Boundaries 324-527     Boundaries 527-565     Peoples - languages

Physical boundaries of the Empire in the period 324-527
  The distribution of the Late Roman empire among Constantine I's three sons, Constantine II (337-340), Constans (337-350) and Constantius II (337-361), in 337, initiated the growing division between its western and eastern parts, and facilitated the secession of the former. Until the mid-fifth century, however, the Mediterranean remained a Roman Sea'. The Empire streched from Great Britain and the Gibraltar strait in the west, to Mesopotamia in the east, and Nubia in the south. It was divided into four large administrative units, the prefectures (praefecturae praetorio), as well as in numerous subdivisions, the dioceses (dioeceses) and the provinces (provinciae). The prefecture of the East (per Orientem) included the territories of Asia Minor, the Near East, Egypt and Libya; the prefecture of the Illyricum (per Illyricum), roughly the territory of the nothern Balkans (except southern Greece, which was directly administered by the emperor). The prefecture of Illyricum, Italy and Africa (Illyrici, Italiae et Africae) comprised the homonymous territories, with Illyricum' refering here to the western Balkans. The prefecture of the Gauls (Galliarum or per Gallias) constisted of Spain, Gaul, Germany and Great Britain.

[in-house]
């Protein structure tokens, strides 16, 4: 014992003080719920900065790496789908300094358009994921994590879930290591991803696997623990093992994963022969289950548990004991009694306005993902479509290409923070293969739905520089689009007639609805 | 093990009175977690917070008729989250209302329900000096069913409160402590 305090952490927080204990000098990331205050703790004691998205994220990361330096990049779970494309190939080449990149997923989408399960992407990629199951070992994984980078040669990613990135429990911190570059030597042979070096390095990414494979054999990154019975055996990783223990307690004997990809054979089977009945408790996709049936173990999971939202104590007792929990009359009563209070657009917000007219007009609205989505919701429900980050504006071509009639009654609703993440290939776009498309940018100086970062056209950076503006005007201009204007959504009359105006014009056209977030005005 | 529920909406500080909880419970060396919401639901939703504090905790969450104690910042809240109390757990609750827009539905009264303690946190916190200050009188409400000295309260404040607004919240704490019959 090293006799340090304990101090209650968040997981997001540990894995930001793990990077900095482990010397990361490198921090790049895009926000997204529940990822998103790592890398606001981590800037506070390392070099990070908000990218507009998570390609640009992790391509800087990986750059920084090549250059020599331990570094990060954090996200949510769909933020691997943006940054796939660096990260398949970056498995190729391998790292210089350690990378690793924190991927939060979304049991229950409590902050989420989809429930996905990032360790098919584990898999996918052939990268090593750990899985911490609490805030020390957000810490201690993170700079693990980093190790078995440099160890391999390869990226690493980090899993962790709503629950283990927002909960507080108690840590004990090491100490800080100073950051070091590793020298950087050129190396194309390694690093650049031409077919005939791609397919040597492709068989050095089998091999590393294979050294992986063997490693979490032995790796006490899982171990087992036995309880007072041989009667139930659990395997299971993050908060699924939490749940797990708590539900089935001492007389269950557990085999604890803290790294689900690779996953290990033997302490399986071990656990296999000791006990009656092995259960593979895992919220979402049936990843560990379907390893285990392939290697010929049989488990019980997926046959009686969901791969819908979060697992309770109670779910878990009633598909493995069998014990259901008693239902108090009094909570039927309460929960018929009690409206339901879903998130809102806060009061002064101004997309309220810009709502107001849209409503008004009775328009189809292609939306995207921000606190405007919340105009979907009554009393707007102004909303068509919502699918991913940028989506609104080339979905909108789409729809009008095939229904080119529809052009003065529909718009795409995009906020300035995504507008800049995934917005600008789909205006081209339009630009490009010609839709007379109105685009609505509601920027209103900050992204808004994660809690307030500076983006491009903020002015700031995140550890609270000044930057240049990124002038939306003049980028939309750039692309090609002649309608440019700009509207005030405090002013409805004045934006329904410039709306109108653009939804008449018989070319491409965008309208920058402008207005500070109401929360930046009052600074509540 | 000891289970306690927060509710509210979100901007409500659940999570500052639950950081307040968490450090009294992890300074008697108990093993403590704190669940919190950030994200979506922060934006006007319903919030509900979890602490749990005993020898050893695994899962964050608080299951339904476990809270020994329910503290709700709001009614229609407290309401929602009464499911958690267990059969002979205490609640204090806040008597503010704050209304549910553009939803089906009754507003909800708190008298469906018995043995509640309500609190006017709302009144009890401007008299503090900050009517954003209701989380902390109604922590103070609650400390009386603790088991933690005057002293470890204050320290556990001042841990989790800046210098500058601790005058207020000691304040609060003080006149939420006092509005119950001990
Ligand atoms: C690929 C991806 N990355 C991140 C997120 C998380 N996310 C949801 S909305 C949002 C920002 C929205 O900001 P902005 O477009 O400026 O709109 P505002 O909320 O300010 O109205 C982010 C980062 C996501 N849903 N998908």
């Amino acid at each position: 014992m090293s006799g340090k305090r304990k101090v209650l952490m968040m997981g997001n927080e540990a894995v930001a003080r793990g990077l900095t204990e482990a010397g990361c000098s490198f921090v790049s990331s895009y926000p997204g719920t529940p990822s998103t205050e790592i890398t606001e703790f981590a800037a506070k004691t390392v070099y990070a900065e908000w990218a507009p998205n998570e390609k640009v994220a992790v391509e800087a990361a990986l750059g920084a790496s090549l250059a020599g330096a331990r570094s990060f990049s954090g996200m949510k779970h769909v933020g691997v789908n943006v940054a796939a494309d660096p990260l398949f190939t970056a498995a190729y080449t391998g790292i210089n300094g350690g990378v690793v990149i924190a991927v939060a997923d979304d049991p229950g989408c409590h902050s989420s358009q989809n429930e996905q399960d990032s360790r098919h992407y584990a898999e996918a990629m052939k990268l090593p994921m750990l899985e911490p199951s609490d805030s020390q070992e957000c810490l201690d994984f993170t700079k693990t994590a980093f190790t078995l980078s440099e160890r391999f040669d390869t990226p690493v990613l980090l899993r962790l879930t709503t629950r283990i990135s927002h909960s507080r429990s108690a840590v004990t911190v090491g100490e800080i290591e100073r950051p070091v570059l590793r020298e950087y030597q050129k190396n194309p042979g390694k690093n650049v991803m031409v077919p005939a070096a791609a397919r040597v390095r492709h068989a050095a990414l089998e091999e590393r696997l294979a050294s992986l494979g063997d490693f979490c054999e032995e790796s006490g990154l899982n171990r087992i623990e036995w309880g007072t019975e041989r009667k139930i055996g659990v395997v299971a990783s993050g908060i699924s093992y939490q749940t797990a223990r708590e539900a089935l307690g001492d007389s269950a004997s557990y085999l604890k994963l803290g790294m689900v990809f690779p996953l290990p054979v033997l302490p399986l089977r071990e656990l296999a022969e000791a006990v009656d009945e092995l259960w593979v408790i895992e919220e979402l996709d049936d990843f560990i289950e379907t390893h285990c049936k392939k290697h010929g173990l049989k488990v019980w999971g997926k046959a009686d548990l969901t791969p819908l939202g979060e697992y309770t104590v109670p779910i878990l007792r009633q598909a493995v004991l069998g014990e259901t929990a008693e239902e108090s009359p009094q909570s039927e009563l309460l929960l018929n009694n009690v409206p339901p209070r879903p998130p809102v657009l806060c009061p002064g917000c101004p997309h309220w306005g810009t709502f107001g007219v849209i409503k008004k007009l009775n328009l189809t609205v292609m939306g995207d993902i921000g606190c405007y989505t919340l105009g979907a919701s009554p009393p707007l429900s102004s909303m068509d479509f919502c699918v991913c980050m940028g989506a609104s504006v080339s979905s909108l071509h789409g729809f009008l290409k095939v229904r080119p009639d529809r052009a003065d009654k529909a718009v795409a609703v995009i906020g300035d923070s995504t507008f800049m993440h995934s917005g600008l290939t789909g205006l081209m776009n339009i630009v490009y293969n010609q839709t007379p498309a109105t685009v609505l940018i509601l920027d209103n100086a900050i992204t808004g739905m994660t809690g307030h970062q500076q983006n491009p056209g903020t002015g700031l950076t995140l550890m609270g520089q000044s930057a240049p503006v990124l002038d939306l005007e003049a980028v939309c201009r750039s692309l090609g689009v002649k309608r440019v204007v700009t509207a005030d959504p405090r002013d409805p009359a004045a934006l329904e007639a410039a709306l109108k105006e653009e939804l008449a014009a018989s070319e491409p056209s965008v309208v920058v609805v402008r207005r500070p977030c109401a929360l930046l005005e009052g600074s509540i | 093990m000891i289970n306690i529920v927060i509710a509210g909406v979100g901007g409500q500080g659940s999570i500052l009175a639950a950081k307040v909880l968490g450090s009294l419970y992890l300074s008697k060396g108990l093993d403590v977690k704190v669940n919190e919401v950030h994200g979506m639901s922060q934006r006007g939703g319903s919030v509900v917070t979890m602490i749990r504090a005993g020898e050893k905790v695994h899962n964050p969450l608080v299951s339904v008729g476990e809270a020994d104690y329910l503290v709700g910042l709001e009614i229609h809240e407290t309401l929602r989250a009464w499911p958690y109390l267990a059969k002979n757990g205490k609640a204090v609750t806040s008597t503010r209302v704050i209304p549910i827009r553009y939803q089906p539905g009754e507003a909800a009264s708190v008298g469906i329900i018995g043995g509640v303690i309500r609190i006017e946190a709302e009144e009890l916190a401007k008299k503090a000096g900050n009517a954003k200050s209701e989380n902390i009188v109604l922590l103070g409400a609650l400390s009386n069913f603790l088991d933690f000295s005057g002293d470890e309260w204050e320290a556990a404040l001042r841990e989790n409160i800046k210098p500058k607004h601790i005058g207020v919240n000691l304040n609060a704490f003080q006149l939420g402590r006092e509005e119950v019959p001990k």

Theodosios I (379-395), too, bequeathed the empire to his two sons Arkadios (395-408) and Honorius (395-424). The administrative frontier between the eastern (Pars Orientis) and the western territories (Pars Occidentis) ran, in a north-south direction, through the Balkan lands, from the town of Sirmium in the province of Pannonia, along the eastern boundary of the province of Dalmatia, and, further south, on the African coast, along the common border of the provinces of Tripolitania and Upper Libya.